USDA Forest Service
 

Pacific Southwest Research Station

 

Pacific Southwest Research Station
800 Buchanan Street
West Annex Building
Albany, CA 94710-0011

(510) 559-6300

United States Department of Agriculture Forest Service. USDA logo which links to the department's national site. Forest Service logo which links to the agency's national site.

Research Topics Forest Genetics

The Eddy Arboretum

History of The Eddy Arboretum

The first plantings were made in the spring of 1926. Because genetic diversity is the raw material for breeding, one of the first concerns was to assemble as many pine species and varieties as possible. The seeds used to establish the Arboretum came almost exclusively from native stands, whether from the United States or other countries, and their precise origins were meticulously recorded, often mapping the location of each parent tree. The arboretum was laid out in such a way that the species of pines were separated according to relationship groups established by Shaw in 1914 (The Genus Pinus). The Eddy Arboretum contains one of the best-documented collection of pines in the world, in addition to many other native and exotic conifers. Seventy-eight pine species, 24 firs, and many other conifers are presently included in the collection. Some sections of the Arboretum are devoted to collections that sample the entire range of genetic diversity in particular California conifers, such as Pinus lambertiana and Pinus coulterii.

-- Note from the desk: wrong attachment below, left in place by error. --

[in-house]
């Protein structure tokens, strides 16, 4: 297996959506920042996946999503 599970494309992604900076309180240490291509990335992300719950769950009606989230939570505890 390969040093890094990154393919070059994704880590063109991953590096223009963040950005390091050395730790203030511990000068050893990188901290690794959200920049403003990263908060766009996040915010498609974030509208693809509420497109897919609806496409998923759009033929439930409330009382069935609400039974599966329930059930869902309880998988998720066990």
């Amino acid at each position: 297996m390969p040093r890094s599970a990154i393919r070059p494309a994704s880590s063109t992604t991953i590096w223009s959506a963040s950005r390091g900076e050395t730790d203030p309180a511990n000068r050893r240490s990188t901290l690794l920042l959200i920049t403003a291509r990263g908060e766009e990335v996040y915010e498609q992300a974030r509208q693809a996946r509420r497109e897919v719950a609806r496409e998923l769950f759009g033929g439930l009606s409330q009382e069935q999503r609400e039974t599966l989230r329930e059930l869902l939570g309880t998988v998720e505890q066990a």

The first authenticated pine hybrids

The first hybrid pines ever produced by controlled pollination are in the Arboretum, and the collection includes crosses planted over 50 years ago. Over 90 hybrid combinations of pine species are represented, and often their backcrosses and second-generation offspring as well. These are the most valuable resources in the collection. Because of the long generation time of trees, the difficulties of working in their crowns, and even the long interval (18 months or more) between pollination and seed maturation makes, it unlikely that such a resource will ever be produced again. To duplicate some of these materials would require a research plan requiring over 40 years to execute. The Arboretum is a virtually irreplaceable genetic resource for tree breeders in California and beyond. The trees grown here provide living materials vital to studies of genetic variation.

Tour the Eddy Arboretum

The Eddy Arboretum is available for tours during business hours, excluding weekends and holidays. The trees are individually labeled with codes identifying species. If you would like to visit us, there is a self-guided trail available and tours can be arranged by appointment through Detlev Vogler. We hope to see you soon!

Last Modified: Feb 25, 2011 04:15:25 PM